Environment and Breast Cancer: Science Review

Evidence From Humans
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Intake of dairy products, calcium, and vitamin d and risk of breast cancer
Shin, M. H., Holmes, M. D., Hankinson, S. E., Wu, K., Colditz, G. A., Willett, W. C. J Natl Cancer Inst. 2002. 94:17, 1301-11.
Study design
Prospective cohort
Funding agency
Study Participants
Menopausal Status
The menopausal status of women included in this study is listed here.
Post menopausal and premenopausal separate
Number in Cohort
Cohort 88,691
Participant selection: Inclusion and exclusion criteria
Criteria used to select participants in the study.
In: Registered nurses from 11 states in the US participating in the Nurses' Health Study, who responded to a mailed questionnaire in 1976, who completed the 1980 dietary questionnaire, who did not have implausible values for total energy intake, and who had not left more than 10 food items blank, and had not been diagnosed with cancer by 1980. Ex: Cases of carcinoma in situ and women who developed breast cancer and were of uncertain menopausal status.
Comment about participation selection
Biennial follow-up including FFQ
Exposure Investigated
Exposures investigated
High school milk consumption, total dairy food, skim/low fat milk, whole milk, dietary vitamin D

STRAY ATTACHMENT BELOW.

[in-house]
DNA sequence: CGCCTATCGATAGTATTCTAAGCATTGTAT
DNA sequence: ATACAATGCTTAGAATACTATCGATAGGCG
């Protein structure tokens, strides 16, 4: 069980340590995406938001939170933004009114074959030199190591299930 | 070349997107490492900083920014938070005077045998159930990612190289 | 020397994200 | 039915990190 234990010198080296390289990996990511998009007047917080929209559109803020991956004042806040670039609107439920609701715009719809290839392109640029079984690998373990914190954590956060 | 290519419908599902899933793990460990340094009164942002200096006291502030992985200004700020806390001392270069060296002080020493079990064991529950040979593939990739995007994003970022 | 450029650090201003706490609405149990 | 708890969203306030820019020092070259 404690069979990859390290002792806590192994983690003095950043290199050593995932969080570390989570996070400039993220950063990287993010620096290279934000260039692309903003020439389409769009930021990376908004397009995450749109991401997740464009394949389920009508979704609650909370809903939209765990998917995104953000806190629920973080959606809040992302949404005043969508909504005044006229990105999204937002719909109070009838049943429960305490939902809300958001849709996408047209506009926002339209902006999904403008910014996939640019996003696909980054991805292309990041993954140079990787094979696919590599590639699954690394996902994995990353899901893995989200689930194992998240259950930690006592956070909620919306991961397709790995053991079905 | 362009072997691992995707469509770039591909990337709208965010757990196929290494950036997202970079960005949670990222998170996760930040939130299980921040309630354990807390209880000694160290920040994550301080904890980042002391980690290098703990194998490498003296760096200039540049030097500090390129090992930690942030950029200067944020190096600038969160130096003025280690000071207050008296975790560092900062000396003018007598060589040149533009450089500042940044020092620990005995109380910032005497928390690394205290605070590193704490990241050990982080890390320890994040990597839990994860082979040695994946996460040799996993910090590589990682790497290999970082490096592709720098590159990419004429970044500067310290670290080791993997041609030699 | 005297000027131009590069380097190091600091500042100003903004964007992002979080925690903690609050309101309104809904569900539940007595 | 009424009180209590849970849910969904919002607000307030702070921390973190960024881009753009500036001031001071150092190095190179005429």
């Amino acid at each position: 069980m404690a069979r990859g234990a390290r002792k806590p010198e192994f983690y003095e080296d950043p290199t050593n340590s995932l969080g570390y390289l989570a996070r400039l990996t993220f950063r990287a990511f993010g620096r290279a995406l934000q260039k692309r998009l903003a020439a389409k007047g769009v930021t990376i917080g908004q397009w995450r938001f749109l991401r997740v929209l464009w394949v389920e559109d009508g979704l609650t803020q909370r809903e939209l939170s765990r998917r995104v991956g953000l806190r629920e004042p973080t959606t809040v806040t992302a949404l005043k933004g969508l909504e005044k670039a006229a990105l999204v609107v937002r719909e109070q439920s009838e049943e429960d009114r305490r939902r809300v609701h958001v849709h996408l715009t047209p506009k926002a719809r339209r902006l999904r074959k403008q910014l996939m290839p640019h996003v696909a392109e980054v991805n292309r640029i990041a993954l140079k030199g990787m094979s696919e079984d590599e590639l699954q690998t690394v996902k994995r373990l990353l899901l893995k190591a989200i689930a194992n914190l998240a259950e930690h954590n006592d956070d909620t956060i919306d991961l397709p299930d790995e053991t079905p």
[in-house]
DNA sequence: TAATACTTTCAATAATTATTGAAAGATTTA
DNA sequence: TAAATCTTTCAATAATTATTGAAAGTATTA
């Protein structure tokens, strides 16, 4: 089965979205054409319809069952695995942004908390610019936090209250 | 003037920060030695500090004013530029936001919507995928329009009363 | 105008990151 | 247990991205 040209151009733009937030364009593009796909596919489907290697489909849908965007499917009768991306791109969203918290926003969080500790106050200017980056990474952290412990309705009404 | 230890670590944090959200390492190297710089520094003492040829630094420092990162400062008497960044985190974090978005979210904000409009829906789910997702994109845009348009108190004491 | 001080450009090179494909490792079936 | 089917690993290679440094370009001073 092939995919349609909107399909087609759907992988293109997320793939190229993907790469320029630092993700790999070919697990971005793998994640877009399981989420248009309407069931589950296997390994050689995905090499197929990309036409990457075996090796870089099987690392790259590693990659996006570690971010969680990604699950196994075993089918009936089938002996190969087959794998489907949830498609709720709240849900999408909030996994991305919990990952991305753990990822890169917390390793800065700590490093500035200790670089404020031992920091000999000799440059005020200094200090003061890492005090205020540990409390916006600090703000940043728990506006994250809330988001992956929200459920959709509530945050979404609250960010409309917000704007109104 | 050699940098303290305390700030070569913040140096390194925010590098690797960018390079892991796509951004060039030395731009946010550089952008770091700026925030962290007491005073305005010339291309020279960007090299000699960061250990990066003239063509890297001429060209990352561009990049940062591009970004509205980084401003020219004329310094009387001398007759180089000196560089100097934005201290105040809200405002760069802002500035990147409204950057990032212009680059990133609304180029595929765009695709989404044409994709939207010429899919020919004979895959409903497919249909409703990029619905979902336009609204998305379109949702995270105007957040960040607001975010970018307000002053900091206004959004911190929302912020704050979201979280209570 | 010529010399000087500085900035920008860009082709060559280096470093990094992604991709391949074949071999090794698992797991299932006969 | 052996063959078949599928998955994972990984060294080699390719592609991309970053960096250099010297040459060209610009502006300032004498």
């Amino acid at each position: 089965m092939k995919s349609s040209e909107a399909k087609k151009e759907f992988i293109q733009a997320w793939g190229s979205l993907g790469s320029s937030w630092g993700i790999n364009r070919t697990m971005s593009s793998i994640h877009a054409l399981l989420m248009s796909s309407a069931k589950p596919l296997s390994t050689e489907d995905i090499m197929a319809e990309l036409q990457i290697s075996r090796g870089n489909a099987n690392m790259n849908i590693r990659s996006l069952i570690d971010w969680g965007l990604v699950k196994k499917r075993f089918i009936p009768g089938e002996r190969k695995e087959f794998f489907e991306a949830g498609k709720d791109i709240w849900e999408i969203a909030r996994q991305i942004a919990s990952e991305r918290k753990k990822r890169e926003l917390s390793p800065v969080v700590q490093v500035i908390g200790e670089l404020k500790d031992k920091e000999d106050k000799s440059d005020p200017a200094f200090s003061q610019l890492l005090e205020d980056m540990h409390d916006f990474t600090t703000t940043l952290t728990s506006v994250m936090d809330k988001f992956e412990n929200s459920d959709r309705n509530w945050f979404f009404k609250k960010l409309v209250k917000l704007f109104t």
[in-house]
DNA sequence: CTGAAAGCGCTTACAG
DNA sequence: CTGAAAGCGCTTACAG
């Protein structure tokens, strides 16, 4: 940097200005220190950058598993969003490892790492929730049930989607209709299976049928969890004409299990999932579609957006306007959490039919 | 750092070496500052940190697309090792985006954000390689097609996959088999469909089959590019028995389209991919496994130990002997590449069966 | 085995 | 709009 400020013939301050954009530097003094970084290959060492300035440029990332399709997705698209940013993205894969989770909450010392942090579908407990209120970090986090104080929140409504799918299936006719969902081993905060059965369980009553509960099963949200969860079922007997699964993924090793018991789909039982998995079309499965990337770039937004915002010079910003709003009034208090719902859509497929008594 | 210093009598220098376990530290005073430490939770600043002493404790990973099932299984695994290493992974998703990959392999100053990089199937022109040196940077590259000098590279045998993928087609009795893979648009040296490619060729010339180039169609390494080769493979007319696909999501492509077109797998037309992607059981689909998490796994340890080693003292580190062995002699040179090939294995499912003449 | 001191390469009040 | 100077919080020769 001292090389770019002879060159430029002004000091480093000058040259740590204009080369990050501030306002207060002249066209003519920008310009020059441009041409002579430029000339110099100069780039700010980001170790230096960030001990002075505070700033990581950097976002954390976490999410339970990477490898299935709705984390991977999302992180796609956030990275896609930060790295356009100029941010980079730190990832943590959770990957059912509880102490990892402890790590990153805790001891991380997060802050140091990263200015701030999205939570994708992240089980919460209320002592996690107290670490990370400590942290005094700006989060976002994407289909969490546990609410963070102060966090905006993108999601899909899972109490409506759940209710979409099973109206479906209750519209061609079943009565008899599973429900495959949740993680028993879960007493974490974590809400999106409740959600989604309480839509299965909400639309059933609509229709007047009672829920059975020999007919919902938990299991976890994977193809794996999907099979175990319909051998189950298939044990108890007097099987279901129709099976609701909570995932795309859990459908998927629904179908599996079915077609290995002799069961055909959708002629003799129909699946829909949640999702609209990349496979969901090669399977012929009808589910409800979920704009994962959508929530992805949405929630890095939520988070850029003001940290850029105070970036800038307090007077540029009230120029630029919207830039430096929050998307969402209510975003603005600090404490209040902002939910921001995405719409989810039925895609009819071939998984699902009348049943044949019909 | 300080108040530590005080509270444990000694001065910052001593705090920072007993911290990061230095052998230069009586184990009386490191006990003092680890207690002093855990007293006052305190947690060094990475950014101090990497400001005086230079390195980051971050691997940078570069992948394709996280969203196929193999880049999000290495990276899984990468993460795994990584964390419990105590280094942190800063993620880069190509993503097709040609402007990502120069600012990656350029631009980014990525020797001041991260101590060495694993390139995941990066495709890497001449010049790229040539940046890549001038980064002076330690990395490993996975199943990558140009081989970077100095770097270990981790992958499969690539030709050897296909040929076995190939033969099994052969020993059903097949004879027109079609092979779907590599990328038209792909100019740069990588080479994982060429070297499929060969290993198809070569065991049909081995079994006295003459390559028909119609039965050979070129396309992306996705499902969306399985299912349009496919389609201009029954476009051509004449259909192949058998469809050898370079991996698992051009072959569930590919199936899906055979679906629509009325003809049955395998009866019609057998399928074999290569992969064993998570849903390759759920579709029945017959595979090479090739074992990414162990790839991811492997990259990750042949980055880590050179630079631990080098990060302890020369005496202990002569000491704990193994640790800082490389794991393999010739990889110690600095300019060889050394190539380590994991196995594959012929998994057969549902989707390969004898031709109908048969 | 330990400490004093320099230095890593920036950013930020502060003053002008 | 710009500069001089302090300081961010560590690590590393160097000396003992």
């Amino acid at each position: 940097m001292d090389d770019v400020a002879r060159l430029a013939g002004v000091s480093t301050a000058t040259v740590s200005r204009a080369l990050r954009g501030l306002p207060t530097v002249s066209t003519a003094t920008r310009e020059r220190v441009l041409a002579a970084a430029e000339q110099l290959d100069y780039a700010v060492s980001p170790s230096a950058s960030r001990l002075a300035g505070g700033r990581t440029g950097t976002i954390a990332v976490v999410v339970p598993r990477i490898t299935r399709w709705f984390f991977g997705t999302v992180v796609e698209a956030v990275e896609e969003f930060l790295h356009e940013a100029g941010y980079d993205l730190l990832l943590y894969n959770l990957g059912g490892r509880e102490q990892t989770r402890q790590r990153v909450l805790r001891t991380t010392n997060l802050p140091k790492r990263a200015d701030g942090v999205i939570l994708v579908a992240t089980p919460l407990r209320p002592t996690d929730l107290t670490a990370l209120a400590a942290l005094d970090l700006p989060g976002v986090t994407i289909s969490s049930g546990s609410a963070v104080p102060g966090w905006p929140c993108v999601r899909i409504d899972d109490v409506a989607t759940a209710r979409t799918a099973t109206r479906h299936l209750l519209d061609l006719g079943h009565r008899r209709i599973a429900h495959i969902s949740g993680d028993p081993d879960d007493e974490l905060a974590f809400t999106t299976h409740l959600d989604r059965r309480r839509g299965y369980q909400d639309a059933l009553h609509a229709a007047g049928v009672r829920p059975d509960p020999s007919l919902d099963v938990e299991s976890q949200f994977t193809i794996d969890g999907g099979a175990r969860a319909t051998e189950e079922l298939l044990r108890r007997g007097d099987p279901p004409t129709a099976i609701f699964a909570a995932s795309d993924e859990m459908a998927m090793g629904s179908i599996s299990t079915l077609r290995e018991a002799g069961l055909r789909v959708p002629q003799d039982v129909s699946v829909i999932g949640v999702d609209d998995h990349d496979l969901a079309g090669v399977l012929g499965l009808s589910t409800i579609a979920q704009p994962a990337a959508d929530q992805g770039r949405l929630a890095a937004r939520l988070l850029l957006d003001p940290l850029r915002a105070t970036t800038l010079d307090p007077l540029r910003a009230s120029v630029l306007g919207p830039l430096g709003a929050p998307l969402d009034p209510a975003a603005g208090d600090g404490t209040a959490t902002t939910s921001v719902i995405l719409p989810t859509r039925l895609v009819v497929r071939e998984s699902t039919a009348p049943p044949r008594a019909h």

How exposure was measured
Questionnaire, self-administered, FFQ
Exposure assessment comment
Low amount of milk consumption
Statistical Analysis
Ethnic groups with separate analysis
If this study provided a separate analysis by ethnic or racial group, the groups are listed here.
Confounders considered
Other breast cancer risk factors, such as family history, age at first birth, and hormone replacement therapy use, that were taken into account in the study.
Not considered: race
Genetic characterization included
If the study analyzed relationships between environmental factors and inherited genetic variations, this field will be marked “Yes.” “No”, if not.
Description of major analysis
Adjusted RR with 95% CI, highest versus lowest categories of intake (tertiles for total dairy, quintiles for milk and vitamin D), stratified by menopausal status. Cumulative average diet model from all dietary questionnaire. Adjustment for outdoor sun ex
Strength of associations reported
Premenopausal: High school milk consumption 0.81 (0.51 - 1.28); total dairy: 0.80 (0.63-1.03); skim/low fat milk: 0.78 (0.60-1.01); whole milk: 0.87 (0.59-1.28); dietary vitamin D: 0.66 (0.43-1.00)
Postmenopausal: High school milk consumption 1.02 (0.82 - 1.26); total dairy: 0.97 (0.85-1.12); skim/low fat milk: 1.05 (0.91-1.22); whole milk: 0.87 (0.69-1.10); dietary vitamin D: 1.06 (0.85-1.34)
Results Comments
Intake of dairy foods or vitamin D are not associated with the risk of breast cancer among postmenopausal women. Among premenopausal women most of the dairy related variables are inversely associated with breast cancer.
Author address
Department of Nutrition, Harvard School of Public Health, Boston, MA 02115, USA.